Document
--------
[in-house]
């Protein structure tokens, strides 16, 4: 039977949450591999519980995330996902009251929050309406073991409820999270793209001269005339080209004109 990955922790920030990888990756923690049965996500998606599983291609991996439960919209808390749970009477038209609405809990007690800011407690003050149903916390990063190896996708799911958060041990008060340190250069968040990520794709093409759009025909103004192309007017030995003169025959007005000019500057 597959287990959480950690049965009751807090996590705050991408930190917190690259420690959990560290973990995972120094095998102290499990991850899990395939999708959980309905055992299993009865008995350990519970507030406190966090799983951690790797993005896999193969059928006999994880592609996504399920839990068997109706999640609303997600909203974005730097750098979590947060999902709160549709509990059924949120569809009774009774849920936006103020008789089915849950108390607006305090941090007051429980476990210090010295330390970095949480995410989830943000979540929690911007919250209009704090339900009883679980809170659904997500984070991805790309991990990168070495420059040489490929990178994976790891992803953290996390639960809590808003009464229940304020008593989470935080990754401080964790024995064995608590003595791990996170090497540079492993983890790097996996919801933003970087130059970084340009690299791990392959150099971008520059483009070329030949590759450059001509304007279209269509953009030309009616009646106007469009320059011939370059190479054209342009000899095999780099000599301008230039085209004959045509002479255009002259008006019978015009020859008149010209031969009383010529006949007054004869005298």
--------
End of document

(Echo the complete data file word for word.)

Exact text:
[in-house]
């Protein structure tokens, strides 16, 4: 039977949450591999519980995330996902009251929050309406073991409820999270793209001269005339080209004109 990955922790920030990888990756923690049965996500998606599983291609991996439960919209808390749970009477038209609405809990007690800011407690003050149903916390990063190896996708799911958060041990008060340190250069968040990520794709093409759009025909103004192309007017030995003169025959007005000019500057 597959287990959480950690049965009751807090996590705050991408930190917190690259420690959990560290973990995972120094095998102290499990991850899990395939999708959980309905055992299993009865008995350990519970507030406190966090799983951690790797993005896999193969059928006999994880592609996504399920839990068997109706999640609303997600909203974005730097750098979590947060999902709160549709509990059924949120569809009774009774849920936006103020008789089915849950108390607006305090941090007051429980476990210090010295330390970095949480995410989830943000979540929690911007919250209009704090339900009883679980809170659904997500984070991805790309991990990168070495420059040489490929990178994976790891992803953290996390639960809590808003009464229940304020008593989470935080990754401080964790024995064995608590003595791990996170090497540079492993983890790097996996919801933003970087130059970084340009690299791990392959150099971008520059483009070329030949590759450059001509304007279209269509953009030309009616009646106007469009320059011939370059190479054209342009000899095999780099000599301008230039085209004959045509002479255009002259008006019978015009020859008149010209031969009383010529006949007054004869005298």